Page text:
About this interdisciplinary conference

Over the past year, the #MeToo movement has forced into national consciousness what has long been an underground truth known by women: the horrifying pervasiveness of sexual harassment and assault as routine everyday occurrences, largely unpunished. How can one explain the resistance there has traditionally been, as recently brought out in one high-profile case after another, to taking women’s testimony seriously? Using Miranda Fricker’s innovative concept of “epistemic injustice” as a focus—the refusal to give members of subordinated groups a fair hearing—this 2-day interdisciplinary conference will examine the problem in its multiple dimensions. Eighteen theorists from a wide variety of subjects—philosophy, political theory, media studies, history, gender and women’s studies, LGBTQ theory, Africana and Native American studies, law, and disability theory—will look from their distinctive perspectives at women’s vulnerability to sexual harassment and assault, and the ways in which it is complicated by class, race, nationality, sexuality, and disability.



Friday, October 5th

Roosevelt House; 47-49 E. 65th St.

9:30 a.m. – 9:45 a.m.: WELCOME

9:45 a.m. – 11:45 a.m. Panel 1: Disclosure

Moderator: Miranda Fricker

Linda Martín Alcoff, “Is Consistency a Good Test of Truth in Rape Cases?”

Ann Cahill, “The Shimmering Moment of Disclosure: Ethics, Vulnerability, and the Role of the Confidant”

Sarah Clark Miller, “Resistance, Refusal, and Repair: The Three Rs of Epistemic Response to Sexual Violence”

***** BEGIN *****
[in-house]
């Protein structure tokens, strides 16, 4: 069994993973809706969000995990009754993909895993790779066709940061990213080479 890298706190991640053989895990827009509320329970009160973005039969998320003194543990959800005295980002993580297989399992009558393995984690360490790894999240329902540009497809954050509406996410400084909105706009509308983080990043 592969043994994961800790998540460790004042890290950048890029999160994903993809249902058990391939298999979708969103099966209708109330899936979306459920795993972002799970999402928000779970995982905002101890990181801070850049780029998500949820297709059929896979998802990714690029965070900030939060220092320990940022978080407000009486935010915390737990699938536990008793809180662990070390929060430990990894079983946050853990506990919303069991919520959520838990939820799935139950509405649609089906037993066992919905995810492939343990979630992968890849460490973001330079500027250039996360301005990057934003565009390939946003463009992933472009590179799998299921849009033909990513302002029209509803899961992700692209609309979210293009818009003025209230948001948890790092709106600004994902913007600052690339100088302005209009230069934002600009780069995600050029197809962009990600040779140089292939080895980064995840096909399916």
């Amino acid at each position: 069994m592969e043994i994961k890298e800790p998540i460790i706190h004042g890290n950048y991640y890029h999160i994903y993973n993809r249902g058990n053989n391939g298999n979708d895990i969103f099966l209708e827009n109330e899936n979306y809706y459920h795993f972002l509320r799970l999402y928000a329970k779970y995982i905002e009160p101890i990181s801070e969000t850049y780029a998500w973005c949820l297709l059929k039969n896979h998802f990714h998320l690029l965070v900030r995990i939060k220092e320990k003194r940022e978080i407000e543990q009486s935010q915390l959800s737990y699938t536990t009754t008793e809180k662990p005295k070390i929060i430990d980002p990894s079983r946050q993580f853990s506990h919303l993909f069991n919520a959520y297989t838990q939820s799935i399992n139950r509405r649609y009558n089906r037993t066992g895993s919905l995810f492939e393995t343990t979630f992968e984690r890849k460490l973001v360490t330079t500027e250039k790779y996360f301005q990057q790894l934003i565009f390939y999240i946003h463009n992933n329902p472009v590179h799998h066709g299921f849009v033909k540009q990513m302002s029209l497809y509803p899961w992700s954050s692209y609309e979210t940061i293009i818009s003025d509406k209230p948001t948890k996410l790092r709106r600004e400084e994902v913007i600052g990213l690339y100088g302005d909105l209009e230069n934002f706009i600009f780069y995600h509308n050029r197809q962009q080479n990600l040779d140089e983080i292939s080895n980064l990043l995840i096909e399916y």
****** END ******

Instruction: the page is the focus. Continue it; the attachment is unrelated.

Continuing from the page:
12 p.m. – 2 p.m.: Panel 2: Representation & Resistance

Moderator: Catherine Raissiguier

Mishuana Goeman, “Razing the Monumentalizing that Marks Us for Death: Cinematic Geographies in Films on the Murdered and Missing Indigenous Women”

Kim Hall, “‘The Epidemic No One Talks About’: Public Knowledge, Sexual Violence, and Disability

Danielle McGuire, “Recy Taylor, Rosa Parks and the Long History of Black Women's Resistance to Sexual Violence”

LUNCH BREAK: 2 p.m. – 4 p.m.

4 p.m. – 6 p.m.: Panel 3: Sex

Moderator: Dána-Ain Davis

Andrea Press, “Swipe Right for Consent?”

Raja Halwani, “Sexual Desire, Sexual Pleasure, and Sexual Injustice”

Dina Siddiqi, “Staging Seduction, Erasing Consent”

Saturday, October 6th

CUNY Graduate Center, 365 Fifth Avenue; The Skylight Room (9100)

10 a.m. – 12 p.m.: Panel 4: Hashtag Activism

Moderator: Charles W. Mills

Karyn Freedman, “Credibility, Risk, and the Epistemic Significance of #MeToo”

Alyson Cole, “The Virtual is Political”

Shatema Threadcraft, “The Mundane in a Spectacular Era: #MeToo and #Blacklivesmatter”

LUNCH BREAK: 12 p.m. – 2 p.m.

2 p.m. – 4 p.m.: Panel 5: Hearing

Moderator: Linda Martín Alcoff

Miranda Fricker, “Knowing, Not-knowing, and Half-knowing”

Kate Manne, “More than Fair: How Excessive Sympathy for Him (‘Himpathy’) Obscures and Causes Misogyny”

Alison M. Jaggar, “Bad Weather and Hostile Climates: Why Do Sex and Gender Harassment Persist in Academic Philosophy?”

4:15 p.m. – 6:15 p.m.: Panel 6: The Role of the Law”

Moderator: Alyson Cole

Suzanne B. Goldberg, “How Do We Think about the Relationship between #MeToo and the Law?”

Susan Brison, “Hermeneutical Injustice and Bearing Witness to Rape as Gender-Based Violence”

Rupal Oza, “Consent, Credibility and Coercion in Rural Haryana”


Co-organizers: Linda Martín Alcoff and Charles W. Mills.

Co-sponsored by the Advanced Research Collaborative (ARC), the Center for the Humanities, and the PhD Program in Philosophy at the Graduate Center, CUNY, together with Hunter College.